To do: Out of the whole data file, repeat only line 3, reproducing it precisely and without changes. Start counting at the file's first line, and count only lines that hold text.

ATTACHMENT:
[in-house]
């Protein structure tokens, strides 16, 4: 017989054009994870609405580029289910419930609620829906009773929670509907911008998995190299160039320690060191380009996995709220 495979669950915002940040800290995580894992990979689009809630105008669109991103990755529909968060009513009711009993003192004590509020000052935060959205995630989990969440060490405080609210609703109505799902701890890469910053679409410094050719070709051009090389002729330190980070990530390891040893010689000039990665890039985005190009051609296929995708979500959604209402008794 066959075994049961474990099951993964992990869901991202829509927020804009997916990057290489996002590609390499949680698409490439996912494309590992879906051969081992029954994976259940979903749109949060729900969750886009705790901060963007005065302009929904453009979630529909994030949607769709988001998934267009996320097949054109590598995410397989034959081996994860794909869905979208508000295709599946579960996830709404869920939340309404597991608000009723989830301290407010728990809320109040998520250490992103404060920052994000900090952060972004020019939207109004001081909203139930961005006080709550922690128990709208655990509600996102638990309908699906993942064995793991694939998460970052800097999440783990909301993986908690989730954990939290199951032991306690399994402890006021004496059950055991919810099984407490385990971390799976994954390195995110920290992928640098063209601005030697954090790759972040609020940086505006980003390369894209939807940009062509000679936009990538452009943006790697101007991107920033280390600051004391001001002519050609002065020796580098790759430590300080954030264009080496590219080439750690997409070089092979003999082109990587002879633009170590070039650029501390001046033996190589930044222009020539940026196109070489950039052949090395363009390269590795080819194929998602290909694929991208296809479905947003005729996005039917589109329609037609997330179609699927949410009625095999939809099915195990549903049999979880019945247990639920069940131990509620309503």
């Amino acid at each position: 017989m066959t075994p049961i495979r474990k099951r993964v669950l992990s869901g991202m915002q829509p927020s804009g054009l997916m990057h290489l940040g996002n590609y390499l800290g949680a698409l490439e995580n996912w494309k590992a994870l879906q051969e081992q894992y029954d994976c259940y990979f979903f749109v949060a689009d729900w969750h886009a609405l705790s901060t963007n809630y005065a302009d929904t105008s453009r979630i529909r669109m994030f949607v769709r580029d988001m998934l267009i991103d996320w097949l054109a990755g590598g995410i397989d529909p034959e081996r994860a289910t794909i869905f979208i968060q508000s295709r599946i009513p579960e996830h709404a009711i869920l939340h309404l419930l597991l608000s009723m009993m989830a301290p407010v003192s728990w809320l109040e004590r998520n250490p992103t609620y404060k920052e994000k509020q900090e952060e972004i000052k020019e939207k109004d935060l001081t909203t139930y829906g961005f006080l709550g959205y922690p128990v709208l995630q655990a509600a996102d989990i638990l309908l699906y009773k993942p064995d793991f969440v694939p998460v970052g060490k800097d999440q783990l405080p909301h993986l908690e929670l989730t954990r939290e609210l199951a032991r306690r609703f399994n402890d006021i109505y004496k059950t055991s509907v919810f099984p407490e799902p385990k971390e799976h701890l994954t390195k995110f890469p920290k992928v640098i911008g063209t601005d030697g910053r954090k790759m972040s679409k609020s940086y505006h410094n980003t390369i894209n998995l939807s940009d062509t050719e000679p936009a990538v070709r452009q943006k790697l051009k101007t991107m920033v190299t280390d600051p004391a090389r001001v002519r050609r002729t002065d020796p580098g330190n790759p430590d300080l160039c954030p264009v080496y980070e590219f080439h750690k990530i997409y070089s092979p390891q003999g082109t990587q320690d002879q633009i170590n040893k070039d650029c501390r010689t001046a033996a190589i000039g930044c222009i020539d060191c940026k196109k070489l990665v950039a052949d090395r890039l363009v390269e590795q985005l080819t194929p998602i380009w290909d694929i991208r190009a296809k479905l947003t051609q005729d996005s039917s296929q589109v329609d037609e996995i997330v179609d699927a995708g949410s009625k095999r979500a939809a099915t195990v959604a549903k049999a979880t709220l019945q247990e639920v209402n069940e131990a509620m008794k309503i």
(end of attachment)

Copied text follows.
């Amino acid at each position: 017989m066959t075994p049961i495979r474990k099951r993964v669950l992990s869901g991202m915002q829509p927020s804009g054009l997916m990057h290489l940040g996002n590609y390499l800290g949680a698409l490439e995580n996912w494309k590992a994870l879906q051969e081992q894992y029954d994976c259940y990979f979903f749109v949060a689009d729900w969750h886009a609405l705790s901060t963007n809630y005065a302009d929904t105008s453009r979630i529909r669109m994030f949607v769709r580029d988001m998934l267009i991103d996320w097949l054109a990755g590598g995410i397989d529909p034959e081996r994860a289910t794909i869905f979208i968060q508000s295709r599946i009513p579960e996830h709404a009711i869920l939340h309404l419930l597991l608000s009723m009993m989830a301290p407010v003192s728990w809320l109040e004590r998520n250490p992103t609620y404060k920052e994000k509020q900090e952060e972004i000052k020019e939207k109004d935060l001081t909203t139930y829906g961005f006080l709550g959205y922690p128990v709208l995630q655990a509600a996102d989990i638990l309908l699906y009773k993942p064995d793991f969440v694939p998460v970052g060490k800097d999440q783990l405080p909301h993986l908690e929670l989730t954990r939290e609210l199951a032991r306690r609703f399994n402890d006021i109505y004496k059950t055991s509907v919810f099984p407490e799902p385990k971390e799976h701890l994954t390195k995110f890469p920290k992928v640098i911008g063209t601005d030697g910053r954090k790759m972040s679409k609020s940086y505006h410094n980003t390369i894209n998995l939807s940009d062509t050719e000679p936009a990538v070709r452009q943006k790697l051009k101007t991107m920033v190299t280390d600051p004391a090389r001001v002519r050609r002729t002065d020796p580098g330190n790759p430590d300080l160039c954030p264009v080496y980070e590219f080439h750690k990530i997409y070089s092979p390891q003999g082109t990587q320690d002879q633009i170590n040893k070039d650029c501390r010689t001046a033996a190589i000039g930044c222009i020539d060191c940026k196109k070489l990665v950039a052949d090395r890039l363009v390269e590795q985005l080819t194929p998602i380009w290909d694929i991208r190009a296809k479905l947003t051609q005729d996005s039917s296929q589109v329609d037609e996995i997330v179609d699927a995708g949410s009625k095999r979500a939809a099915t195990v959604a549903k049999a979880t709220l019945q247990e639920v209402n069940e131990a509620m008794k309503i």